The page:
This one’s easy. Both services are available in most big cities in all 50 states.

Previously, DoorDash and Uber Eats ran driver support centers in major metro areas of most states. In 2020, many of these centers closed due to the coronavirus. Some still exist, but neither company offers a comprehensive, public list of remaining locations.

Final Round: Additional Perks

Promotional offers are popular with both DoorDash and Uber, but they’re temporary and vary by location. Aside from sign-up bonuses and referral codes, here are a couple perks that are here to stay.

DoorDash

A few perks unique to DoorDash include grocery delivery options, automatic insurance coverage and health care services.

After you’re screened and accepted as a Dasher, you can choose to deliver food in any city where DoorDash operates, meaning there are no hard location requirements. The company also launched grocery delivery services in some Midwest and West Coast areas.

Dashers also get supplemental auto insurance and occupational accident insurance for accidents or injuries that fall outside your current auto insurance. The insurance plan covers up to $1 million in medical costs, a weekly payment of $500 for disabilities and $150,000 to dependents for fatal accidents. Coverage is automatic. There are no deductibles or premiums.

While DoorDash doesn’t offer health insurance, the company does partner with Stride Health, which provides free health care advising and assistance to Dashers who need help finding affordable insurance plans.

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Uber Eats

Uber Eats drivers get a variety of discounts and may be eligible for Uber Pro perks.

All Uber drivers receive discounts for vehicle maintenance and phone service plans. Uber also partners with Stride Health to provide health plans and tax advice. Drivers automatically receive supplemental auto insurance, which covers up to $1 million in damages. There’s a $1,000 deductible before benefits pay out.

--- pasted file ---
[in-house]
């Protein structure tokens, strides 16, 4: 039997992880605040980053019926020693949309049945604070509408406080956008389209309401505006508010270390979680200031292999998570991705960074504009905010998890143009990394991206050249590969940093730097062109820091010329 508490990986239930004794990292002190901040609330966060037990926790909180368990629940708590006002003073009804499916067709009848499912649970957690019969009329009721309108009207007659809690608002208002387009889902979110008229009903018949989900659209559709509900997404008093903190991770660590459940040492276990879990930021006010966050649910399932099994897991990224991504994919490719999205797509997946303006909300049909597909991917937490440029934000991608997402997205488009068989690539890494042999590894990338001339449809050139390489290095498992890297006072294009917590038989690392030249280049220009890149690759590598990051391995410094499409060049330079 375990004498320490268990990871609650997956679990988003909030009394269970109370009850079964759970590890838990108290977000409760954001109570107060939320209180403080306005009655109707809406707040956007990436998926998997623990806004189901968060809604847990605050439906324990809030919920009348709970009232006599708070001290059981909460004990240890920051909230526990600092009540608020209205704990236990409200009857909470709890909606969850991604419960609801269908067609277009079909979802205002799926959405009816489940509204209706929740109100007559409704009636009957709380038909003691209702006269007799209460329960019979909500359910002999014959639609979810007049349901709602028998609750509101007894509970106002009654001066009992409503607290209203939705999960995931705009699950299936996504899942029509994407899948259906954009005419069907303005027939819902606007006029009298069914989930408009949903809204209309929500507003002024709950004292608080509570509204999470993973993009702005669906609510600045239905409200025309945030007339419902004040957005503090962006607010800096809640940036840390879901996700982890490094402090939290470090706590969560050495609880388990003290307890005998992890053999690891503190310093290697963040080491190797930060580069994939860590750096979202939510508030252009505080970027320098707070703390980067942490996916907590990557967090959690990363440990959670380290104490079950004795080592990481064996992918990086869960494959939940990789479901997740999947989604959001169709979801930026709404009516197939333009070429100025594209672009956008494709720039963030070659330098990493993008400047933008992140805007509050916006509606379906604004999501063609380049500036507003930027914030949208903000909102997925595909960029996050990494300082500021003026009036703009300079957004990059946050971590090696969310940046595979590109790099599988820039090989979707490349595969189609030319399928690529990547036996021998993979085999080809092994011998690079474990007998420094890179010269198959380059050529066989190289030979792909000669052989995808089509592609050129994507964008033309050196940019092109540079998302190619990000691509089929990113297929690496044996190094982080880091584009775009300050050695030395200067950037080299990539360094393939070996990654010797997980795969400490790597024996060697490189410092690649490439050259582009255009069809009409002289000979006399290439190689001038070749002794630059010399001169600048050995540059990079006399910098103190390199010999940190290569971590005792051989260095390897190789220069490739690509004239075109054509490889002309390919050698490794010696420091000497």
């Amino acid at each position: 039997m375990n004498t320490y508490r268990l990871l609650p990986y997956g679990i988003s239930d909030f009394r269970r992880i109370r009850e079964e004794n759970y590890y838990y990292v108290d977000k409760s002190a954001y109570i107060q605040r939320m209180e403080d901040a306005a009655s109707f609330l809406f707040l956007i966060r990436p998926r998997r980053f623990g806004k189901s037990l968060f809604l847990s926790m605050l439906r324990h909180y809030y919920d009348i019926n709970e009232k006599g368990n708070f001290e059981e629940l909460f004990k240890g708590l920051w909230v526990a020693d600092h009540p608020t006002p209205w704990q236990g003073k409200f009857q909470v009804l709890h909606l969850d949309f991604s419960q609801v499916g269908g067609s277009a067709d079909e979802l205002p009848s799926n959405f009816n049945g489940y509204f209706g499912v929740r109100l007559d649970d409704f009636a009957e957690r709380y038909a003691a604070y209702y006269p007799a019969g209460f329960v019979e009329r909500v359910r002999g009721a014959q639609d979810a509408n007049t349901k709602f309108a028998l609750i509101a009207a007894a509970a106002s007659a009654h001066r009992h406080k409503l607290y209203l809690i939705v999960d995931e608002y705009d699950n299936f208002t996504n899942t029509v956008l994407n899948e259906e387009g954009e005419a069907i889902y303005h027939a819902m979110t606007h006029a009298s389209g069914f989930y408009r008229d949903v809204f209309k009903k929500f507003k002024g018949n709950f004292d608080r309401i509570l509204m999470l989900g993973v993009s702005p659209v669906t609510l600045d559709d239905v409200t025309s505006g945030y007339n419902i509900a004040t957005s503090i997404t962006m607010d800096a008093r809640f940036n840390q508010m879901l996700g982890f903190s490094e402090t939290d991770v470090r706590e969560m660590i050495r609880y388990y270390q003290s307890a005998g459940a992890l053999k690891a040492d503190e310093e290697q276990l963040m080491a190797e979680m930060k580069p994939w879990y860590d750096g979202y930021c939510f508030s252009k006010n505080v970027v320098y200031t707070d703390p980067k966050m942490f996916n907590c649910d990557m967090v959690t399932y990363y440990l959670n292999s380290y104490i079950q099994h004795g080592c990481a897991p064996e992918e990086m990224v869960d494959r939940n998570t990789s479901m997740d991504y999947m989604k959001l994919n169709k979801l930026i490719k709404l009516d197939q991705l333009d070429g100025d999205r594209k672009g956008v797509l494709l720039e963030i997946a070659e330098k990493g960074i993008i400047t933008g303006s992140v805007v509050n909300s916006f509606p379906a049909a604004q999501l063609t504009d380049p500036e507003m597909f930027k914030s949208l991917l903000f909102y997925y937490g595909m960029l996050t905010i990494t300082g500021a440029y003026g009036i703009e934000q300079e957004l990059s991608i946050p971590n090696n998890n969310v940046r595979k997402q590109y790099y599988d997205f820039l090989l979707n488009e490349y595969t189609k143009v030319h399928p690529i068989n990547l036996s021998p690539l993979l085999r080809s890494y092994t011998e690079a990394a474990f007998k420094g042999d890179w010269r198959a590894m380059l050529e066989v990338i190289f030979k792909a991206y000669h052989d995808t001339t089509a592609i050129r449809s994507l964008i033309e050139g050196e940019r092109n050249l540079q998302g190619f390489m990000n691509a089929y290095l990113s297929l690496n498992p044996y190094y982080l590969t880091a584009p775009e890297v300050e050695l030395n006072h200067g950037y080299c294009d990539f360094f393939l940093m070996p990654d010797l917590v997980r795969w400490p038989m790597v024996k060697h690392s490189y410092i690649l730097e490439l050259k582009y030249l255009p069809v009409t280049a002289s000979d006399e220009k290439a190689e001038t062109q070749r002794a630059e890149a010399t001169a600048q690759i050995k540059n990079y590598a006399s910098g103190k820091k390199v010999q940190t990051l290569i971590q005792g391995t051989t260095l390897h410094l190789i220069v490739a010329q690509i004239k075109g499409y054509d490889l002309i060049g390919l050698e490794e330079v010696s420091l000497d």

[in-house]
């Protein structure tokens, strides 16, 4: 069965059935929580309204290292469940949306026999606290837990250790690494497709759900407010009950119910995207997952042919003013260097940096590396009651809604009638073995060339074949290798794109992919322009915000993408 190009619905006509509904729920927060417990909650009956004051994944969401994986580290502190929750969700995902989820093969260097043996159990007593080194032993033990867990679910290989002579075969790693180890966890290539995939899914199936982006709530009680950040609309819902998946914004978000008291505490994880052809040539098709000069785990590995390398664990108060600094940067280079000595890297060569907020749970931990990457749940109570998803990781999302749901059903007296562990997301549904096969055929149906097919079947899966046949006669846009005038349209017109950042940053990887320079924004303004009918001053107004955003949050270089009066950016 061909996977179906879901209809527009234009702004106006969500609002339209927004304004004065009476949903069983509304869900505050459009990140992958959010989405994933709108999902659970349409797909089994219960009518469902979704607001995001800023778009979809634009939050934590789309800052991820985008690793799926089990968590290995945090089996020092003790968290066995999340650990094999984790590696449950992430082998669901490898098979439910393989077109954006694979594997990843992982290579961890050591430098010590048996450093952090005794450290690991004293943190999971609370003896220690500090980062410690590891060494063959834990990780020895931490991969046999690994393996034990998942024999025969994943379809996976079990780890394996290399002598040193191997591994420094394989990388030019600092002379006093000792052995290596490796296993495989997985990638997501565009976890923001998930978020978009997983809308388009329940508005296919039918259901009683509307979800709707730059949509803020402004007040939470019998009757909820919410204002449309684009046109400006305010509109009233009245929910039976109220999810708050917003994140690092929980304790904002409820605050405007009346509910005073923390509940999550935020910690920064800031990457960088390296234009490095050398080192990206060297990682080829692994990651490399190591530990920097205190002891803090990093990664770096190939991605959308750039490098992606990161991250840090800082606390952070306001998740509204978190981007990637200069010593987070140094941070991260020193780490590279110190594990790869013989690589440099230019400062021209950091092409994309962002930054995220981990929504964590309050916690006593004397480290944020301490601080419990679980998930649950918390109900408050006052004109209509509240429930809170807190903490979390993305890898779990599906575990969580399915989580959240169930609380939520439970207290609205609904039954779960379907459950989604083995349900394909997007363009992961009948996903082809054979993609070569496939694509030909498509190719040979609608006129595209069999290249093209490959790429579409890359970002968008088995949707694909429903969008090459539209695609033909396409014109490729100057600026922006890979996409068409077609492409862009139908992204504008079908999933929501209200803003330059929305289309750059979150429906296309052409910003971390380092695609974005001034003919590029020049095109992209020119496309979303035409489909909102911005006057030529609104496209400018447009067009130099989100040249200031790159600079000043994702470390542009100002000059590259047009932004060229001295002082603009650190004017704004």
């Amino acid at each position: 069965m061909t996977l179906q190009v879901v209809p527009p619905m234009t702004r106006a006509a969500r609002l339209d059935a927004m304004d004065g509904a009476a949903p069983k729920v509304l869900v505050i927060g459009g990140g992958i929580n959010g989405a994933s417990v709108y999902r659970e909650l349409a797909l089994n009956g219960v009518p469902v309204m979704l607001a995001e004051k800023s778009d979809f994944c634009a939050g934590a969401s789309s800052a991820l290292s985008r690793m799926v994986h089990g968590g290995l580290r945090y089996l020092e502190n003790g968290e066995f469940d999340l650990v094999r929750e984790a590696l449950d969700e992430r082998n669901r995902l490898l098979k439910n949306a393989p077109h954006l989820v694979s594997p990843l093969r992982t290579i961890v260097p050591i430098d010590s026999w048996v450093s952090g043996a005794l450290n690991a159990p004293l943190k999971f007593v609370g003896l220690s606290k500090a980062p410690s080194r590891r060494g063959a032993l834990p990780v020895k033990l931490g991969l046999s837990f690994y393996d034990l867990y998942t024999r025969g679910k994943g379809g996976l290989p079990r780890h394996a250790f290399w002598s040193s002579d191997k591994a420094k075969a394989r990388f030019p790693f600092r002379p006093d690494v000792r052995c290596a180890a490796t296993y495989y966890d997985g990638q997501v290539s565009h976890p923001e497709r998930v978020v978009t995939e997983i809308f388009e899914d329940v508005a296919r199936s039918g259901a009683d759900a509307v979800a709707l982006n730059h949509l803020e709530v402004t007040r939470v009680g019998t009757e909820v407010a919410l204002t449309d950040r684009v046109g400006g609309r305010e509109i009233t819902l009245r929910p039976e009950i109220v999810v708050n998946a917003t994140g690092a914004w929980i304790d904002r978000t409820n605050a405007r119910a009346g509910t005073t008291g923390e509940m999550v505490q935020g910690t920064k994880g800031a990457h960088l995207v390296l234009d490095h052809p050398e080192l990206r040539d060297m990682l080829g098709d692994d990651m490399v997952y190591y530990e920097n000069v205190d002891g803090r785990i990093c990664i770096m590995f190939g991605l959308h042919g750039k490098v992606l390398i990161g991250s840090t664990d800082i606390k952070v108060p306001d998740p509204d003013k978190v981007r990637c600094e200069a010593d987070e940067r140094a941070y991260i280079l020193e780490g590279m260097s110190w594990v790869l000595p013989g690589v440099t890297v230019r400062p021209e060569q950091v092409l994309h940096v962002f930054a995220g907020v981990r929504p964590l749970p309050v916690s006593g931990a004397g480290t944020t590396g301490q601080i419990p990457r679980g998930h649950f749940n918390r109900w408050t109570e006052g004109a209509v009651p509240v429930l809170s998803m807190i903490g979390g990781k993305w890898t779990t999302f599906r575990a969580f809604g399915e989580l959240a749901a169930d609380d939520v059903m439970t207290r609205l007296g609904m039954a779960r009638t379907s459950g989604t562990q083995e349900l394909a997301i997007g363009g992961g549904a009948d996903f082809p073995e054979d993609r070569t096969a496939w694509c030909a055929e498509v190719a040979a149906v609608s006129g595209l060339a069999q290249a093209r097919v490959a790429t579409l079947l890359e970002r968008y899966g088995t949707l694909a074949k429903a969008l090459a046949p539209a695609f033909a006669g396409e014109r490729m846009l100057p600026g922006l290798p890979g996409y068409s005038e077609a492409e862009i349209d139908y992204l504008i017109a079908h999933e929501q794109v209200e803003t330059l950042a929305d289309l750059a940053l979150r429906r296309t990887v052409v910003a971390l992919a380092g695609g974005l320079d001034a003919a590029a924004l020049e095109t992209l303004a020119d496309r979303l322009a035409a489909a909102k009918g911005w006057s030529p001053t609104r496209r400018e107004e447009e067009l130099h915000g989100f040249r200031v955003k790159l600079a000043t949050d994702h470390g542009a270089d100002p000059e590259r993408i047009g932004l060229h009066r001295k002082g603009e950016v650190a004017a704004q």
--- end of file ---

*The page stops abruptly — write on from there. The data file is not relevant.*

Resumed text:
Uber Pro perks have recently expanded to all of Uber’s markets across the U.S. Only top-rated drivers receive Pro perks like tuition and gas reimbursement, and the program is designed for Uber drivers primarily, not Uber Eats drivers.

If you drive for both Uber and Uber Eats, your food deliveries may apply to Uber Pro, but Uber-Eats-only drivers aren’t eligible.

Final Decision in DoorDash vs Uber Eats

Ding! Ding! It was an even match-up. Uber Eats and DoorDash were neck and neck throughout. No knockout punches. A good few jabs by DoorDash’s insurance coverage and grocery options and a couple of hooks by Uber’s overall ratings and ability to switch to ridesharing.

The decision goes to our judges. (That’s you.)

There are a lot more delivery options out there. Here’s how the top 10 delivery apps stack up.

Adam Hardy is a staff writer at The Penny Hoarder. He covers the gig economy, remote work and other unique ways to make money. Read his ​latest articles here, or say hi on Twitter @hardyjournalism.

This was originally published on The Penny Hoarder, which helps millions of readers worldwide earn and save money by sharing unique job opportunities, personal stories, freebies and more. The Inc. 5000 ranked The Penny Hoarder as the fastest-growing private media company in the U.S. in 2017.

Source: thepennyhoarder.com

How to Prep Your Apartment Before a Long Trip | ApartmentSearch

How to Prep Your Apartment Before a Long Trip | ApartmentSearch

Girl with yellow suitcase packing for trip and preparing her apartmentYou probably (hopefully!) aren’t braced for a flood, a fire, or a burglary at any moment. In fact, we all like to assume, “It won’t happen to me!” The sad truth, however, is that a disaster or accident can happen to anyone. While you can’t protect yourself from everything, you can certainly take measures to prevent those things from happening while you’re away.

Whether you’re gearing up for holiday travel, a summer vacation, or even a quick weekend getaway, don’t forget to prepare your apartment for your departure! Before you leave, use these helpful tips to prevent accidents, weather damage, and burglaries in your apartment.